Amanat also cited mentorship as a big reason she was able to break into comics. “[My mentor] told me, ‘You’re fucking talented, you believe it, you have every right to be here just like every other guy.’ And I had dealt with some pretty bad experiences with males in the industry who didn’t want me there,” Amanat said. “The industry does want women there; they are, I think, a little bit intimidated by female creators, and female creators are also intimidated, so there’s this little cold war where no one is approaching each other.”
An audience member who worked as an art historian asked the panelists about their views on the objectification of women in comics, especially since many Marvel titles are guilty of this objectification including books the women themselves had worked on.
“I’m doing the math whether I’m about to have a career after I answer this question or not,” DeConnick said as the audience laughed. DeConnick and the other panelists admitted, as working professionals in the industry, their hands are somewhat tied when it comes to truthfully answering the question.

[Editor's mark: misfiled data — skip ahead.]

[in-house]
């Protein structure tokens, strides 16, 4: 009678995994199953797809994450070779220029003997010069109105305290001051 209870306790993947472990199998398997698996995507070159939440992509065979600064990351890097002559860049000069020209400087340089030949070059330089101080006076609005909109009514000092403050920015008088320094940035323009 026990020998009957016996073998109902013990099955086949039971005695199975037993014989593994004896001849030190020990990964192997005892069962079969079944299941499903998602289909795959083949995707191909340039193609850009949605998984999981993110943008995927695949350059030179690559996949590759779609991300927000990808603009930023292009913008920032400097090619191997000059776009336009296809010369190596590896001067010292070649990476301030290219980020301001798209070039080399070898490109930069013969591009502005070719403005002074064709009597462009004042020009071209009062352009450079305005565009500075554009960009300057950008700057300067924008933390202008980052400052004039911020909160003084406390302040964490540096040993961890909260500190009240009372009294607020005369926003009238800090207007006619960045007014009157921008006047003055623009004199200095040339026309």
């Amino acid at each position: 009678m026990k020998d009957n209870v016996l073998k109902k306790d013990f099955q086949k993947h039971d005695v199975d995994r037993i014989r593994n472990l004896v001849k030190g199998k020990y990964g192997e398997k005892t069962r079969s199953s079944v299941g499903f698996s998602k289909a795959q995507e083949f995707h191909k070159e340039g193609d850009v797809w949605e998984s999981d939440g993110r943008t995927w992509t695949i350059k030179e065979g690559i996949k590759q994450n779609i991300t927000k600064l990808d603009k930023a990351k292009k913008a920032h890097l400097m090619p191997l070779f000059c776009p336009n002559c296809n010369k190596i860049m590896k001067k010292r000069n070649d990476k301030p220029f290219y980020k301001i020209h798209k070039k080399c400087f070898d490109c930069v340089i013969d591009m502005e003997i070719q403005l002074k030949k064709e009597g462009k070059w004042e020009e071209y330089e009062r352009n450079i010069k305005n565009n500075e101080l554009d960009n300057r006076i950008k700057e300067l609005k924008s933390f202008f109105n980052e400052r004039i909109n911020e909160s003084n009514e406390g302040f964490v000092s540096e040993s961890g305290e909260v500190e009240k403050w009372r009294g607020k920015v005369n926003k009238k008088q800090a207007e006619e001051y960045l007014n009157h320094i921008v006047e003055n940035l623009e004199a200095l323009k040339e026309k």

“This is another thing that is a little bit difficult; I think women in comics panels are important and interesting and I think that they should be populated by academics and decision makers who can speak feely about these things, because I am not on contract and I have two children and I would like to make a paycheck,” said DeConnick.
The women on the panel all nodded in agreement as DeConnick added, “The argument is that men are sexualized [too], but yeah, look, they’re all buff! Dudes, that’s for you, that’s not for us.” Speaking about an incident where pages of one of her issues came back with an intensely sexualized pose, DeConnick said she put a word balloon over the character’s butt to try and minimize the objectification.